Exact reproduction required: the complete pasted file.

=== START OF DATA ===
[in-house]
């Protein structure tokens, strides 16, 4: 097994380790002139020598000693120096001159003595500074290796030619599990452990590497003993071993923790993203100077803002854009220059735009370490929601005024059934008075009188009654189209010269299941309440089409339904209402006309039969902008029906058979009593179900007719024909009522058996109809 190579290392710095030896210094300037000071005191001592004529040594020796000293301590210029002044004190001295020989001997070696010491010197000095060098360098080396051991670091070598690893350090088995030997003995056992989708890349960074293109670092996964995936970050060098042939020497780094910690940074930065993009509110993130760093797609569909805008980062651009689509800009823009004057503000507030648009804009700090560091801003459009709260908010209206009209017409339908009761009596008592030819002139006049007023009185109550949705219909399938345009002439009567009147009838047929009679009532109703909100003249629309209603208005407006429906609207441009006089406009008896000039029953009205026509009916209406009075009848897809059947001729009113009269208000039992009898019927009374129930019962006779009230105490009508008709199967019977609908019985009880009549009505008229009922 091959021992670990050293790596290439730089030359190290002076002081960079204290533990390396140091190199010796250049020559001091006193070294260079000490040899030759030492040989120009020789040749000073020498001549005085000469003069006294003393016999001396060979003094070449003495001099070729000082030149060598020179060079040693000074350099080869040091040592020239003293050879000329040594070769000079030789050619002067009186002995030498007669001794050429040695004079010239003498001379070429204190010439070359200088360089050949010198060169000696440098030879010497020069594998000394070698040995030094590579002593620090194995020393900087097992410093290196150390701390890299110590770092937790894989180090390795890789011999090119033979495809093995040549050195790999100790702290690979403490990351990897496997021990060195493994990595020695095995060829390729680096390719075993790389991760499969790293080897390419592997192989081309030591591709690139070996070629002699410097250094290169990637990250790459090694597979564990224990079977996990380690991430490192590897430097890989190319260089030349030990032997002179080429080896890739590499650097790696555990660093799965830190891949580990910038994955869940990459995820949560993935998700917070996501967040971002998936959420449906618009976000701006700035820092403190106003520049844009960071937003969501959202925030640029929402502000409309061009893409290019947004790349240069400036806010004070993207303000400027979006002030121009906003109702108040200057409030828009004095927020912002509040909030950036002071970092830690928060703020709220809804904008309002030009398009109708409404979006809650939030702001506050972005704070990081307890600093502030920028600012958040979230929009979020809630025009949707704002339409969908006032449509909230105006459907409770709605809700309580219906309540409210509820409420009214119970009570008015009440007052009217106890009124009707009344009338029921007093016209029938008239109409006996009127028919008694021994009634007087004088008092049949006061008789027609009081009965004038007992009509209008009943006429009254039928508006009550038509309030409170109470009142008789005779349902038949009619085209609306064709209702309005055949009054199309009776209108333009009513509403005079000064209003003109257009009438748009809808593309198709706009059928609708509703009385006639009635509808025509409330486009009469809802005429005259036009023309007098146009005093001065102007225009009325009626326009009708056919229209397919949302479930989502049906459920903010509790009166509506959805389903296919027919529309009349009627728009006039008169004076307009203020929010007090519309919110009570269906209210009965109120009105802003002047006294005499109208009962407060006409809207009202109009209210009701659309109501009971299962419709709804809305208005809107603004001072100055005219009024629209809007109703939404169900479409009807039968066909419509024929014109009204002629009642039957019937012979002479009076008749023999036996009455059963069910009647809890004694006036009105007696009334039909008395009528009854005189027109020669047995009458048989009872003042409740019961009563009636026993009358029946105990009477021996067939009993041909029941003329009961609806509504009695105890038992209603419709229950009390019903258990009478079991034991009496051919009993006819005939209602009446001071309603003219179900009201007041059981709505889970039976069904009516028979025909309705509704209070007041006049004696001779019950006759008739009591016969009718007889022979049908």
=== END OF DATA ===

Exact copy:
[in-house]
């Protein structure tokens, strides 16, 4: 097994380790002139020598000693120096001159003595500074290796030619599990452990590497003993071993923790993203100077803002854009220059735009370490929601005024059934008075009188009654189209010269299941309440089409339904209402006309039969902008029906058979009593179900007719024909009522058996109809 190579290392710095030896210094300037000071005191001592004529040594020796000293301590210029002044004190001295020989001997070696010491010197000095060098360098080396051991670091070598690893350090088995030997003995056992989708890349960074293109670092996964995936970050060098042939020497780094910690940074930065993009509110993130760093797609569909805008980062651009689509800009823009004057503000507030648009804009700090560091801003459009709260908010209206009209017409339908009761009596008592030819002139006049007023009185109550949705219909399938345009002439009567009147009838047929009679009532109703909100003249629309209603208005407006429906609207441009006089406009008896000039029953009205026509009916209406009075009848897809059947001729009113009269208000039992009898019927009374129930019962006779009230105490009508008709199967019977609908019985009880009549009505008229009922 091959021992670990050293790596290439730089030359190290002076002081960079204290533990390396140091190199010796250049020559001091006193070294260079000490040899030759030492040989120009020789040749000073020498001549005085000469003069006294003393016999001396060979003094070449003495001099070729000082030149060598020179060079040693000074350099080869040091040592020239003293050879000329040594070769000079030789050619002067009186002995030498007669001794050429040695004079010239003498001379070429204190010439070359200088360089050949010198060169000696440098030879010497020069594998000394070698040995030094590579002593620090194995020393900087097992410093290196150390701390890299110590770092937790894989180090390795890789011999090119033979495809093995040549050195790999100790702290690979403490990351990897496997021990060195493994990595020695095995060829390729680096390719075993790389991760499969790293080897390419592997192989081309030591591709690139070996070629002699410097250094290169990637990250790459090694597979564990224990079977996990380690991430490192590897430097890989190319260089030349030990032997002179080429080896890739590499650097790696555990660093799965830190891949580990910038994955869940990459995820949560993935998700917070996501967040971002998936959420449906618009976000701006700035820092403190106003520049844009960071937003969501959202925030640029929402502000409309061009893409290019947004790349240069400036806010004070993207303000400027979006002030121009906003109702108040200057409030828009004095927020912002509040909030950036002071970092830690928060703020709220809804904008309002030009398009109708409404979006809650939030702001506050972005704070990081307890600093502030920028600012958040979230929009979020809630025009949707704002339409969908006032449509909230105006459907409770709605809700309580219906309540409210509820409420009214119970009570008015009440007052009217106890009124009707009344009338029921007093016209029938008239109409006996009127028919008694021994009634007087004088008092049949006061008789027609009081009965004038007992009509209008009943006429009254039928508006009550038509309030409170109470009142008789005779349902038949009619085209609306064709209702309005055949009054199309009776209108333009009513509403005079000064209003003109257009009438748009809808593309198709706009059928609708509703009385006639009635509808025509409330486009009469809802005429005259036009023309007098146009005093001065102007225009009325009626326009009708056919229209397919949302479930989502049906459920903010509790009166509506959805389903296919027919529309009349009627728009006039008169004076307009203020929010007090519309919110009570269906209210009965109120009105802003002047006294005499109208009962407060006409809207009202109009209210009701659309109501009971299962419709709804809305208005809107603004001072100055005219009024629209809007109703939404169900479409009807039968066909419509024929014109009204002629009642039957019937012979002479009076008749023999036996009455059963069910009647809890004694006036009105007696009334039909008395009528009854005189027109020669047995009458048989009872003042409740019961009563009636026993009358029946105990009477021996067939009993041909029941003329009961609806509504009695105890038992209603419709229950009390019903258990009478079991034991009496051919009993006819005939209602009446001071309603003219179900009201007041059981709505889970039976069904009516028979025909309705509704209070007041006049004696001779019950006759008739009591016969009718007889022979049908």